• Cool baths and a cold compress for pain relief

  • Using clean gauze coverings on infected spots and wearing loose clothing to hasten the healing of the blisters and avoid further infection

  • Oatmeal baths, calamine baths, and antihistamines like Benadryl to minimize itching and inflammation

  • Acetaminophen (Tylenol) for pain relief

It’s recommended that pregnant women avoid taking NSAIDs, like naproxen or ibuprofen, late in their pregnancy, as it could cause complications.⁴

Shingles and pregnancy precautions

Although VZV is highly contagious, the chances it will affect your unborn child are, fortunately, small. Even if you get it while pregnant, there’s only about a 2% chance your child will be affected. Still, the effects can be very severe if this does occur. 

In addition, the pain and discomfort are likely to make your pregnancy more challenging. So, if you are wondering, 'should a pregnant woman avoid someone with shingles,' the answer is yes. People who have never had chickenpox, including pregnant women as children, should avoid contact with infected persons. 

If you get shingles while pregnant, there’s generally no risk to your baby. The risk only occurs if you get infected with chickenpox for the first time during pregnancy.

Can pregnant women get the shingles vaccine?

If you have never had chickenpox and intend on becoming pregnant, you should consult your doctor about getting the vaccine at least three months before trying to conceive. This vaccine is not considered safe to administer during pregnancy, so if you haven’t had it before your pregnancy, you’ll have to wait until afterward to consider getting it.

Some people get a vaccine against VZV when they’re older to reduce the risk of shingles. This shingles vaccine is somewhat different from the chickenpox vaccine given to children and younger adults, even though it works against the same virus. The Centers for Disease Control and Prevention recommends the shingles vaccine for everyone over 50 years. However, it’s not recommended for pregnant women.⁵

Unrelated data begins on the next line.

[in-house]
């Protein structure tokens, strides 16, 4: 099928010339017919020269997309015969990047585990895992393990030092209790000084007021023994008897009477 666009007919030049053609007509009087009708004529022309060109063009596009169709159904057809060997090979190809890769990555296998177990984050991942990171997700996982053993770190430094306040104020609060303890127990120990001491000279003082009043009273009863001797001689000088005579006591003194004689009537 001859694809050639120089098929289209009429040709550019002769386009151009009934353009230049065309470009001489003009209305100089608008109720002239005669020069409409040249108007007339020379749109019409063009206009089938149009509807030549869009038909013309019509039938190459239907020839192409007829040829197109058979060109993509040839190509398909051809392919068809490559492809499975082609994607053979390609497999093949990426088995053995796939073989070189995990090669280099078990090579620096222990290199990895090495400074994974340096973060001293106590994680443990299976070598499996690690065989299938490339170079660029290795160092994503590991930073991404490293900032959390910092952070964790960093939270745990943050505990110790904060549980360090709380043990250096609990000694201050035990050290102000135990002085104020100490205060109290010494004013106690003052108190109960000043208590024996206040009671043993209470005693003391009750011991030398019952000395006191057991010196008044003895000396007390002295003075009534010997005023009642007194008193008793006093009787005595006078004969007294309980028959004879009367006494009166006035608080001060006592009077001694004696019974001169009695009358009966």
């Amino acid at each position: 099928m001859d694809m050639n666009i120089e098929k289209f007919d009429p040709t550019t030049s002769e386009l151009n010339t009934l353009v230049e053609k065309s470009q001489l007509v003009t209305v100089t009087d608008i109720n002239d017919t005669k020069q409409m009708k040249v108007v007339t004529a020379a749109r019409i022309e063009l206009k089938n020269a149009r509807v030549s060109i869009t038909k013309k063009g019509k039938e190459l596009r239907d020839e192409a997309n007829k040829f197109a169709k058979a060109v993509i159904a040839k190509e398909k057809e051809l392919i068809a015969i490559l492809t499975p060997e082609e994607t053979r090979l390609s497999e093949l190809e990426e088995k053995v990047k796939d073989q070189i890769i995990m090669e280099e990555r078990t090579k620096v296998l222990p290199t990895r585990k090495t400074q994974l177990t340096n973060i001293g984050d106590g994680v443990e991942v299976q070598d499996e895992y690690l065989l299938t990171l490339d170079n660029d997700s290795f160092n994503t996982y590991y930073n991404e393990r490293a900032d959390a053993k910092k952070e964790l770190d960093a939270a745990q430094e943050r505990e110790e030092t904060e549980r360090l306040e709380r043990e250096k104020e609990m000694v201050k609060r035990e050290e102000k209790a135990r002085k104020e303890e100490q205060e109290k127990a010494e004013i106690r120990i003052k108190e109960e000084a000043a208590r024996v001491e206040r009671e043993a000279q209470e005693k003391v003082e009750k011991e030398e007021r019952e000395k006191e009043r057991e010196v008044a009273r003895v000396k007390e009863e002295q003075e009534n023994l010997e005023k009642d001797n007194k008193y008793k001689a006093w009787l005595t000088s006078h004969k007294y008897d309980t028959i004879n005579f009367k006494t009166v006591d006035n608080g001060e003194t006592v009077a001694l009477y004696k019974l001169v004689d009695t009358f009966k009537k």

The lowdown

The same virus causes shingles and chickenpox. Shingles can occur during pregnancy if the mother has been previously infected with chickenpox. This may cause discomfort but isn’t dangerous to the baby.

However, getting chickenpox for the first time during pregnancy poses a small risk of severe complications in the baby. 

If you have never had chickenpox and intend to get pregnant soon, ensure that you speak to your doctor about getting the shingles vaccination. If you are already pregnant, keep away from people who have chickenpox or shingles and practice healthy habits such as washing your hands regularly. 

Early detection and treatment of chickenpox can minimize complications, so consult a doctor if you experience any rashes during your pregnancy.

  1. About shingles (Herpes zoster) | Centers for Disease Control and Prevention

  2. Varicella zoster virus (VZV) (2009)

  3. Consequences of varicella and herpes zoster in pregnancy: Prospective study of 1739 cases (1994)

  4. FDA recommends avoiding use of NSAIDs in pregnancy at 20 weeks or later because they can result in low amniotic fluid | U.S. Food and Drug Administration

  5. Shingles vaccination | Centers for Disease Control and Prevention

Other sources: